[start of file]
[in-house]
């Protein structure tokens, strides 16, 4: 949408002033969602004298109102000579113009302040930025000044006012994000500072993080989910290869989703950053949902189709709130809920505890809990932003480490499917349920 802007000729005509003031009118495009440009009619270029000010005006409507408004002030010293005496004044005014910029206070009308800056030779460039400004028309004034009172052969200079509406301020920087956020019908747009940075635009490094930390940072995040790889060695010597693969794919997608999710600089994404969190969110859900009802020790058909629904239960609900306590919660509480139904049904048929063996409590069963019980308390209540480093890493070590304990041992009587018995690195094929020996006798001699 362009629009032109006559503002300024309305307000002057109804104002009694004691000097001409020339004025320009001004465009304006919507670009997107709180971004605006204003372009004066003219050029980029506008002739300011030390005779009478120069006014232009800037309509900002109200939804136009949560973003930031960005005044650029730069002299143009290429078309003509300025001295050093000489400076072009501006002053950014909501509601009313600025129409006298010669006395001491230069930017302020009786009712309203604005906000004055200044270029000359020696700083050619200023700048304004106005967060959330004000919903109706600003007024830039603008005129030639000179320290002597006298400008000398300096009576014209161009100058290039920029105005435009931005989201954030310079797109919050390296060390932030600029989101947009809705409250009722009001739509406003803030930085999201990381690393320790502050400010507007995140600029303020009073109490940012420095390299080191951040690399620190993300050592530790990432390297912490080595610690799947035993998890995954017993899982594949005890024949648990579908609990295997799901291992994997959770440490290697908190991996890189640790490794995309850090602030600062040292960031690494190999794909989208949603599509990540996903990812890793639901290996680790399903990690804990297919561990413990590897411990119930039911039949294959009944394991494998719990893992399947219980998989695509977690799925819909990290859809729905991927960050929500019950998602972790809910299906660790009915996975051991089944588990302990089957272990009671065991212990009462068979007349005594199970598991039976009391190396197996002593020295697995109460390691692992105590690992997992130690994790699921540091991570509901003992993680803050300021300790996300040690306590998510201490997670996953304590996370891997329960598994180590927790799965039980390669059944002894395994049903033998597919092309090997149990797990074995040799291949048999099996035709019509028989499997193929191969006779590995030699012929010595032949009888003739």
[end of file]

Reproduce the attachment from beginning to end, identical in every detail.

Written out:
[in-house]
């Protein structure tokens, strides 16, 4: 949408002033969602004298109102000579113009302040930025000044006012994000500072993080989910290869989703950053949902189709709130809920505890809990932003480490499917349920 802007000729005509003031009118495009440009009619270029000010005006409507408004002030010293005496004044005014910029206070009308800056030779460039400004028309004034009172052969200079509406301020920087956020019908747009940075635009490094930390940072995040790889060695010597693969794919997608999710600089994404969190969110859900009802020790058909629904239960609900306590919660509480139904049904048929063996409590069963019980308390209540480093890493070590304990041992009587018995690195094929020996006798001699 362009629009032109006559503002300024309305307000002057109804104002009694004691000097001409020339004025320009001004465009304006919507670009997107709180971004605006204003372009004066003219050029980029506008002739300011030390005779009478120069006014232009800037309509900002109200939804136009949560973003930031960005005044650029730069002299143009290429078309003509300025001295050093000489400076072009501006002053950014909501509601009313600025129409006298010669006395001491230069930017302020009786009712309203604005906000004055200044270029000359020696700083050619200023700048304004106005967060959330004000919903109706600003007024830039603008005129030639000179320290002597006298400008000398300096009576014209161009100058290039920029105005435009931005989201954030310079797109919050390296060390932030600029989101947009809705409250009722009001739509406003803030930085999201990381690393320790502050400010507007995140600029303020009073109490940012420095390299080191951040690399620190993300050592530790990432390297912490080595610690799947035993998890995954017993899982594949005890024949648990579908609990295997799901291992994997959770440490290697908190991996890189640790490794995309850090602030600062040292960031690494190999794909989208949603599509990540996903990812890793639901290996680790399903990690804990297919561990413990590897411990119930039911039949294959009944394991494998719990893992399947219980998989695509977690799925819909990290859809729905991927960050929500019950998602972790809910299906660790009915996975051991089944588990302990089957272990009671065991212990009462068979007349005594199970598991039976009391190396197996002593020295697995109460390691692992105590690992997992130690994790699921540091991570509901003992993680803050300021300790996300040690306590998510201490997670996953304590996370891997329960598994180590927790799965039980390669059944002894395994049903033998597919092309090997149990797990074995040799291949048999099996035709019509028989499997193929191969006779590995030699012929010595032949009888003739």